The Natural Resource Sciences (NRS) program prepares students for the environmental challenges of the 21st century. The Master of Natural Resources Management (MNRM), Master of Science (MS) and the Doctor of Philosophy (PhD) degrees are interdisciplinary and offer a broad, systems- based approach toward managing natural resources. NRS graduates are prepared to compete for and be productive in jobs where issues reach beyond a single discipline or subject area. They have the skills necessary to address problems from a sustainable social-ecological perspective. Students choose to pursue an MS or PhD in one of four emphases to further their skills and prepare for a variety of careers. More information on each of the four emphases can be found below.
The MNRM program is coursework only and can be done in-person or online. Through the NRS graduate program, students gain a breadth of knowledge in relevant planning, analysis, and management in a wide variety of natural resource fields from pollinators to pest management, cropping systems to soil health, wetlands to wildlife, and restoration to grazing management.
The NRS graduate program is to provide formal education in a chosen specialty area, introductions to other subject areas, appropriate course work in analytical methods, and research and writing experiences in the general area of natural resource management. Problem recognition, definition, analysis and resolution, along with critical thinking are the ultimate learning objectives.
Advanced work in the Entomology emphasis involves specialized training in the following areas: behavior, biochemistry, biodiversity, biological control, chemical ecology, ecology, host plant resistance, insect pathology, pest management, molecular genetics, physiology, and systematics. The degree program also participates in interdisciplinary programs in Environmental and Conservation Sciences. The close working relationship between the department and the USDA Red River Valley Agricultural Research Center, located on campus also provides students many opportunities for research and consultation.
Natural Resources Management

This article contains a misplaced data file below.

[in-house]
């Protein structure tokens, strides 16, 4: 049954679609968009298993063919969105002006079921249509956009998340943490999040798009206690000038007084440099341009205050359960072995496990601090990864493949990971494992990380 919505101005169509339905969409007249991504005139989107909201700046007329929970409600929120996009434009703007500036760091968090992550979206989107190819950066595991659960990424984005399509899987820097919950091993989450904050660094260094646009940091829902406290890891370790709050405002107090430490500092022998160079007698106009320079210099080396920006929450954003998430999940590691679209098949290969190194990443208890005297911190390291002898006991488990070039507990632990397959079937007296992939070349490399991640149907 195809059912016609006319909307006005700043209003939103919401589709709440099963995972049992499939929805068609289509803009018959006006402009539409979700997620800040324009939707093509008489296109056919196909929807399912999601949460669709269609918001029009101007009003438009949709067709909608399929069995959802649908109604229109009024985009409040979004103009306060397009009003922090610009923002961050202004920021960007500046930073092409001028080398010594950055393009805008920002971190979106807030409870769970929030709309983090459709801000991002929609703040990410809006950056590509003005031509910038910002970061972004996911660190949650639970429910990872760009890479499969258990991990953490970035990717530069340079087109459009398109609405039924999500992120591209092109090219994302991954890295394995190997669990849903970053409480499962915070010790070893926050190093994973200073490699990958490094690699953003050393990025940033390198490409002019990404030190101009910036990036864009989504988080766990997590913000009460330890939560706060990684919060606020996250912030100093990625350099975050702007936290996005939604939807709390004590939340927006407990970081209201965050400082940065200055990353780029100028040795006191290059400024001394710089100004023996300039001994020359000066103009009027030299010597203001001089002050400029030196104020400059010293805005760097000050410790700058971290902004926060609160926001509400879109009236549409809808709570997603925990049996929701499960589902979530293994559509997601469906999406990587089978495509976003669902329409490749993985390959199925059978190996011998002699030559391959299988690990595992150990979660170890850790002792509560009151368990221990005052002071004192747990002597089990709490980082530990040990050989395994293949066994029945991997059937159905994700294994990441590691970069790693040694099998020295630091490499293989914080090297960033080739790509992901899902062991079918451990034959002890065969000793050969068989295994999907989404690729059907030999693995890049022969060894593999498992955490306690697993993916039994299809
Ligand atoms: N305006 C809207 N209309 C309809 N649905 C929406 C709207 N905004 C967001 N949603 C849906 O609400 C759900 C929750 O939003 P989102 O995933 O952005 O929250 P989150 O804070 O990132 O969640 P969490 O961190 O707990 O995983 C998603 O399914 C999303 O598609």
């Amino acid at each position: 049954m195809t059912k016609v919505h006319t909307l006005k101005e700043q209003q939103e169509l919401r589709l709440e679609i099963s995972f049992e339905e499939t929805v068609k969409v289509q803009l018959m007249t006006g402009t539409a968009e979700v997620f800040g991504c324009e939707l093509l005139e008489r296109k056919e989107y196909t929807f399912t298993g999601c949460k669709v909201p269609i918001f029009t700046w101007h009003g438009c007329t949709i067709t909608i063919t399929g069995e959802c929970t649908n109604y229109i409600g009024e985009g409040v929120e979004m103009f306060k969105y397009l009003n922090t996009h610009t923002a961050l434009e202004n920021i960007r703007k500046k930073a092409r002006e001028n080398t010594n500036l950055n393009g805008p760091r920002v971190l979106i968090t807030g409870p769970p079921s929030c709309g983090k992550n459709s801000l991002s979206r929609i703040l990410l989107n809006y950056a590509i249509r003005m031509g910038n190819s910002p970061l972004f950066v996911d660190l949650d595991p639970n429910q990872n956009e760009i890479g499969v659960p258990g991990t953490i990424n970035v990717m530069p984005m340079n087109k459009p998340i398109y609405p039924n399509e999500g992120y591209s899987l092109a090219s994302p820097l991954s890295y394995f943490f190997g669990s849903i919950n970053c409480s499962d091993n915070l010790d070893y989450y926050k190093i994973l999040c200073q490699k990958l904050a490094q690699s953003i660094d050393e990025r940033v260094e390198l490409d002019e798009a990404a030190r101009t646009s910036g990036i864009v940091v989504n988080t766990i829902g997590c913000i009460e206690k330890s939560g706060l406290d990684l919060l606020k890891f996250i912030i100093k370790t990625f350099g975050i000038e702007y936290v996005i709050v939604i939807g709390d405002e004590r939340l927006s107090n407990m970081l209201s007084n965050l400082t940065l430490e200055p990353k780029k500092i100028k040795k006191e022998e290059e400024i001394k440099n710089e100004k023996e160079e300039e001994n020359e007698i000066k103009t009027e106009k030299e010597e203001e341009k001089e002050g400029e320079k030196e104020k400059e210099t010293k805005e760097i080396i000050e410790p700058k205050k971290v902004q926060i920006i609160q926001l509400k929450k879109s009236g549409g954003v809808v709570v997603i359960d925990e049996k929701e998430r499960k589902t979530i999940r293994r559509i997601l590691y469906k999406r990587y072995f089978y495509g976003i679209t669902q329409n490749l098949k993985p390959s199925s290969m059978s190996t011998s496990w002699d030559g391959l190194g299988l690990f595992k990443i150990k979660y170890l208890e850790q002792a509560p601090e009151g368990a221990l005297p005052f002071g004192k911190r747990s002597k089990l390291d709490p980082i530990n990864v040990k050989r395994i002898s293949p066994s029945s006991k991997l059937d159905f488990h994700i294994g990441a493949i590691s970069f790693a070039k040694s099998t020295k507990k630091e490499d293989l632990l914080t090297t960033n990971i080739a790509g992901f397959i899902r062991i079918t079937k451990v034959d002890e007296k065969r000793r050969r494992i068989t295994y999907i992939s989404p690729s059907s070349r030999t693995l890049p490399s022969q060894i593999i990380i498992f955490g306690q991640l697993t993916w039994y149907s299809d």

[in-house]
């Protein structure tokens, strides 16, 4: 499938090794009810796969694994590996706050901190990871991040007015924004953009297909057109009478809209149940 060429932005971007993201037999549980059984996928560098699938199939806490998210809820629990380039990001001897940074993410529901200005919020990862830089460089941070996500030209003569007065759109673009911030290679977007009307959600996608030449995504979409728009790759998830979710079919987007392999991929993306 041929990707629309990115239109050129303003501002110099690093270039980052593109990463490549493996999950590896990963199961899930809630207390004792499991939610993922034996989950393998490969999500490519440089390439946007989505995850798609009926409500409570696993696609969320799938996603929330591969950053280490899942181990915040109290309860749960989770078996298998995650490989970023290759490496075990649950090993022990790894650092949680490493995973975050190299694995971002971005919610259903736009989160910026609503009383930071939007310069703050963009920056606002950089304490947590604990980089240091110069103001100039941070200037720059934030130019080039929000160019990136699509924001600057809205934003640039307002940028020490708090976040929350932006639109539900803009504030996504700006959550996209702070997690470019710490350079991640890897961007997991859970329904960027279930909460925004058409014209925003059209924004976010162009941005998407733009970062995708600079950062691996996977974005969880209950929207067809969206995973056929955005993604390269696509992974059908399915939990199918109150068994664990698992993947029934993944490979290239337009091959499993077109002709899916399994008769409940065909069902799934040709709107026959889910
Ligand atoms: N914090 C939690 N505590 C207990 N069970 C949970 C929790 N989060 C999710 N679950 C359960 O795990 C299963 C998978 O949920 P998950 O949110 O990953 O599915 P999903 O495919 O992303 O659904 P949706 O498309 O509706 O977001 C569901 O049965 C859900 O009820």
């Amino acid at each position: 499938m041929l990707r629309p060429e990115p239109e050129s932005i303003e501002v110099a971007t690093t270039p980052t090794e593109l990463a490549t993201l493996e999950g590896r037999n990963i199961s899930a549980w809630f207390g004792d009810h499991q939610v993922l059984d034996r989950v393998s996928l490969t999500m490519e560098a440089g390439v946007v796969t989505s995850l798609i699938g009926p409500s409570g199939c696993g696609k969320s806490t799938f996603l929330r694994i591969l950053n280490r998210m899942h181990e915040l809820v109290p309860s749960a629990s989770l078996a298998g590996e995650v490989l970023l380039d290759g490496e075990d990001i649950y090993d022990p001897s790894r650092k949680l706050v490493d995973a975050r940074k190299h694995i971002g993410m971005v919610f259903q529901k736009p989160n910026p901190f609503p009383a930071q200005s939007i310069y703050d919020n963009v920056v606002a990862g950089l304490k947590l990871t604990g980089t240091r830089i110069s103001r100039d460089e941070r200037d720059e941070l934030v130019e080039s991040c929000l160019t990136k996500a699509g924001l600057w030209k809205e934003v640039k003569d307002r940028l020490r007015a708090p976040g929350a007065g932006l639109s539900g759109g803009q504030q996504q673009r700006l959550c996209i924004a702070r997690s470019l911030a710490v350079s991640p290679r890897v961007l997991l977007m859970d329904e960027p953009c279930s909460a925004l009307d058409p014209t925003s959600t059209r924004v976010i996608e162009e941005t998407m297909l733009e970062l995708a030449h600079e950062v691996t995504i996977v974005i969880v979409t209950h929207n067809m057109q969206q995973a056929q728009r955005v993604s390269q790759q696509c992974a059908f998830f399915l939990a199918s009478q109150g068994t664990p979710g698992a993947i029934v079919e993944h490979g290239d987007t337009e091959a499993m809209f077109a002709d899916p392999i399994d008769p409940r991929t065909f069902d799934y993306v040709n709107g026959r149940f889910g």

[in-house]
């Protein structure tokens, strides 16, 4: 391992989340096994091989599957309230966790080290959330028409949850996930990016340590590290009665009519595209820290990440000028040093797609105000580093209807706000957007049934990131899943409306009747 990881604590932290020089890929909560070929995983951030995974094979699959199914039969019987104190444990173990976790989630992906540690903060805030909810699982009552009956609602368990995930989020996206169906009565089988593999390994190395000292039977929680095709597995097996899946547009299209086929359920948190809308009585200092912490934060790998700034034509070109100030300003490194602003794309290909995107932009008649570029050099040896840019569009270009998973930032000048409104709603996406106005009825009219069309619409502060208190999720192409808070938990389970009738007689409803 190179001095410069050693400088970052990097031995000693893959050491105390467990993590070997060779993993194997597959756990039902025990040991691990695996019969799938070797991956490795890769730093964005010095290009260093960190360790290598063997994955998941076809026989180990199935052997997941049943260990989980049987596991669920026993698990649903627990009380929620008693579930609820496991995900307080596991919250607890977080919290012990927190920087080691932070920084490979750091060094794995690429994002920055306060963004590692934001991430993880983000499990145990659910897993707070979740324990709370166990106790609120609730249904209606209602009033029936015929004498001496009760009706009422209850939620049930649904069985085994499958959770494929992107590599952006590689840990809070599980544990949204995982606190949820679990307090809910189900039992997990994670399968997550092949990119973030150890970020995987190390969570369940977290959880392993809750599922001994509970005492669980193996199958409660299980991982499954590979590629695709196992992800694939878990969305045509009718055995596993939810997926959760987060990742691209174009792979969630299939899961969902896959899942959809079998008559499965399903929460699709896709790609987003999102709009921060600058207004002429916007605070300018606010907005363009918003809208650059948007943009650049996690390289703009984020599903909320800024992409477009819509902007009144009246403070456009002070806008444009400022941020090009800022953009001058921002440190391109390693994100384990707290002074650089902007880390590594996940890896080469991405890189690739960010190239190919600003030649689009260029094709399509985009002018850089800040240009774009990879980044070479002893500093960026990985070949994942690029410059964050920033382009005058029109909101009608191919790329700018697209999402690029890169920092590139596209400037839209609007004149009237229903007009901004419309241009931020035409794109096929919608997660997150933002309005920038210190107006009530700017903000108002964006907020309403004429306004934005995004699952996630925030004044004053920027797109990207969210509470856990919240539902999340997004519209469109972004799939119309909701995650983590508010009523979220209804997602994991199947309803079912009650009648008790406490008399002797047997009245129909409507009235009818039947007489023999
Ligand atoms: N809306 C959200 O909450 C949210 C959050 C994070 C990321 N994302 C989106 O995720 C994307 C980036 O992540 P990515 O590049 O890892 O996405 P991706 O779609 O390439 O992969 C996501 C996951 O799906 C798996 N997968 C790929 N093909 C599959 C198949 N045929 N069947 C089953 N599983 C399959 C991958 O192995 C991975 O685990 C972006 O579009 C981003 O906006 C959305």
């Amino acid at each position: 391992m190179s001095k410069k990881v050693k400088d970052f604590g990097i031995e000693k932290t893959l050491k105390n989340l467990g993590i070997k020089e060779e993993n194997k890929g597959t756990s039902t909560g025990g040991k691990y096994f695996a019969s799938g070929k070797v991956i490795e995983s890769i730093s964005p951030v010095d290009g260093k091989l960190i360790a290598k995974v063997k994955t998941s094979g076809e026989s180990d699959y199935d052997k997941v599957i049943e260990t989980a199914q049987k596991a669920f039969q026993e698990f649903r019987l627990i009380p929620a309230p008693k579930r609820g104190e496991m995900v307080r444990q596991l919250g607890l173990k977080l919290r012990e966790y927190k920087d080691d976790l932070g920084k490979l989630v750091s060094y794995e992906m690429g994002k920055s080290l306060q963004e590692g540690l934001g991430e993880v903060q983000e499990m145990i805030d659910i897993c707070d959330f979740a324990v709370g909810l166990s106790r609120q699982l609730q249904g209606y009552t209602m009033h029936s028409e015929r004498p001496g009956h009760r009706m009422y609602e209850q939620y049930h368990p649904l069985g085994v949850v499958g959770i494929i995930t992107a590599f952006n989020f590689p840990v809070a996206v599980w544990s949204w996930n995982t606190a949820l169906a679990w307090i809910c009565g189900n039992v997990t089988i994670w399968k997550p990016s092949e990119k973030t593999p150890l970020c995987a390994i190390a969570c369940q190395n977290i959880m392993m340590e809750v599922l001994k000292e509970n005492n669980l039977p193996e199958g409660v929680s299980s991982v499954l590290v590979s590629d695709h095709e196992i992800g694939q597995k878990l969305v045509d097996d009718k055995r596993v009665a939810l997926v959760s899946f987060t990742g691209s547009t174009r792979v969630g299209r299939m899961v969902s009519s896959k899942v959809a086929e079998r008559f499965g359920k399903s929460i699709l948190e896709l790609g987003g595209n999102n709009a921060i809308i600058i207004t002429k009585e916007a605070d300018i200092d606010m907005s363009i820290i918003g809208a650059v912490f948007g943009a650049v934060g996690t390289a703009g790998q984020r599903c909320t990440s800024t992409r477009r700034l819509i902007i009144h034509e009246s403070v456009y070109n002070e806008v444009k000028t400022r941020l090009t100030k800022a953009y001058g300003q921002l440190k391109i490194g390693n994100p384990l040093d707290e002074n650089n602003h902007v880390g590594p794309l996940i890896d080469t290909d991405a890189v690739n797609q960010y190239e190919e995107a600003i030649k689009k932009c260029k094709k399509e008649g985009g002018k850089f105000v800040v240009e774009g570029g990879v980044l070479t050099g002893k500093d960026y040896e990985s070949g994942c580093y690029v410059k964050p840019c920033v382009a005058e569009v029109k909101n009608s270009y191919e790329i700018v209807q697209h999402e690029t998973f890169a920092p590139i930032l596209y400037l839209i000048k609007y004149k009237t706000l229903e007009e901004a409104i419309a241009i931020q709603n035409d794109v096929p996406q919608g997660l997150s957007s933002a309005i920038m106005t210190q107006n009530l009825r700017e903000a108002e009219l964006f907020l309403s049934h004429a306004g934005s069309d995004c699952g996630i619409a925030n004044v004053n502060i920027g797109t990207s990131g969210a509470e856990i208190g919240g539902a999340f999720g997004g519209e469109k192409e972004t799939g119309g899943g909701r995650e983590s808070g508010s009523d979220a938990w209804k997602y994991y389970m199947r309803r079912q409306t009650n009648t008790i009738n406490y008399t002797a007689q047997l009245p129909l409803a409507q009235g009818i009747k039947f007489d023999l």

The Natural Resources Management (NRM) emphasis area prepares students for the environmental challenges of the 21st century. The emphasis is interdisciplinary and offers a broad, system-based approach toward managing natural resources. Program graduates are prepared to compete for and be productive in jobs where issues reach beyond a single discipline or subject area. They have the skills necessary to address problems from a sustainable social-ecological perspective.
Rangeland Ecology and Wildlife Management
The Rangeland Ecology and Wildlife Management emphasis includes advanced work and specialized training in the following areas: rangeland ecology, fire ecology, plant community dynamics, restoration of ecosystem services, ecosystem reclamation, and wildlife population dynamics in rangelands.
The Soil Science emphasis provides training in agricultural and/or environmental career tracks. The instructional research programs emphasize an understanding of soil-plan-atmosphere interactions and their application to soil and water resource management. Students may pursue emphasis in soil chemistry, soil fertility, soil ecology, soil physics, soil reclamation, soil genesis and morphology, soil management and conservation, environmental modeling, water quality, and soil salinity and sodicity.
The Master in Natural Resource Management (MNRM) degree is a course-based master's degree that allows you to further your post-Bachelors education in disciplines related to natural resources. The interdisciplinary degree consists of 30 credits focusing on many different areas including range, entomology, soil science, and other natural topics. This program offers flexibility as students can take it fully in-person, fully online or a combination of both.
Recent Graduates Are:
- Environmental Consultants
- University Faculty
- Pest Management Specialists
- Conservation Advocates
- Research Specialists
- Area Extension Specialists